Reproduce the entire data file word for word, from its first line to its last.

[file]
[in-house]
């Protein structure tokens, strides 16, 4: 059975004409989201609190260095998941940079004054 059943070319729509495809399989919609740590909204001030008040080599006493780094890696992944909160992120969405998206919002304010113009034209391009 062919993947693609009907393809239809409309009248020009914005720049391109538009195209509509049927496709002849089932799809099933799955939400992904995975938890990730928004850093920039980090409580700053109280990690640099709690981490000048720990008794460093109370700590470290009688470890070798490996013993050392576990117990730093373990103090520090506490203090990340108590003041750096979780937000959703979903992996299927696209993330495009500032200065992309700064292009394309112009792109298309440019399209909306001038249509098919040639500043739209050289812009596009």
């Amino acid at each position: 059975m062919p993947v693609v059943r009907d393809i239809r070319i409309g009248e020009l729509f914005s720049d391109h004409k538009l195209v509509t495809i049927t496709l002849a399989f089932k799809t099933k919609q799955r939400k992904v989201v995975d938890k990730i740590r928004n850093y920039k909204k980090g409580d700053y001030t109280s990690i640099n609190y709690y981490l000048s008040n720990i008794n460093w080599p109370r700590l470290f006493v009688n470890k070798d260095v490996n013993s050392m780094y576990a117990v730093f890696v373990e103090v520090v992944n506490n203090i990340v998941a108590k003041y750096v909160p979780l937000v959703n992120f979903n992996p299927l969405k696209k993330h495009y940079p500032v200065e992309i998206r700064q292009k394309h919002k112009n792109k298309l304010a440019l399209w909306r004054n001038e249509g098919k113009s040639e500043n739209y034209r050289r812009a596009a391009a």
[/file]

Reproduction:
[in-house]
């Protein structure tokens, strides 16, 4: 059975004409989201609190260095998941940079004054 059943070319729509495809399989919609740590909204001030008040080599006493780094890696992944909160992120969405998206919002304010113009034209391009 062919993947693609009907393809239809409309009248020009914005720049391109538009195209509509049927496709002849089932799809099933799955939400992904995975938890990730928004850093920039980090409580700053109280990690640099709690981490000048720990008794460093109370700590470290009688470890070798490996013993050392576990117990730093373990103090520090506490203090990340108590003041750096979780937000959703979903992996299927696209993330495009500032200065992309700064292009394309112009792109298309440019399209909306001038249509098919040639500043739209050289812009596009």
């Amino acid at each position: 059975m062919p993947v693609v059943r009907d393809i239809r070319i409309g009248e020009l729509f914005s720049d391109h004409k538009l195209v509509t495809i049927t496709l002849a399989f089932k799809t099933k919609q799955r939400k992904v989201v995975d938890k990730i740590r928004n850093y920039k909204k980090g409580d700053y001030t109280s990690i640099n609190y709690y981490l000048s008040n720990i008794n460093w080599p109370r700590l470290f006493v009688n470890k070798d260095v490996n013993s050392m780094y576990a117990v730093f890696v373990e103090v520090v992944n506490n203090i990340v998941a108590k003041y750096v909160p979780l937000v959703n992120f979903n992996p299927l969405k696209k993330h495009y940079p500032v200065e992309i998206r700064q292009k394309h919002k112009n792109k298309l304010a440019l399209w909306r004054n001038e249509g098919k113009s040639e500043n739209y034209r050289r812009a596009a391009a």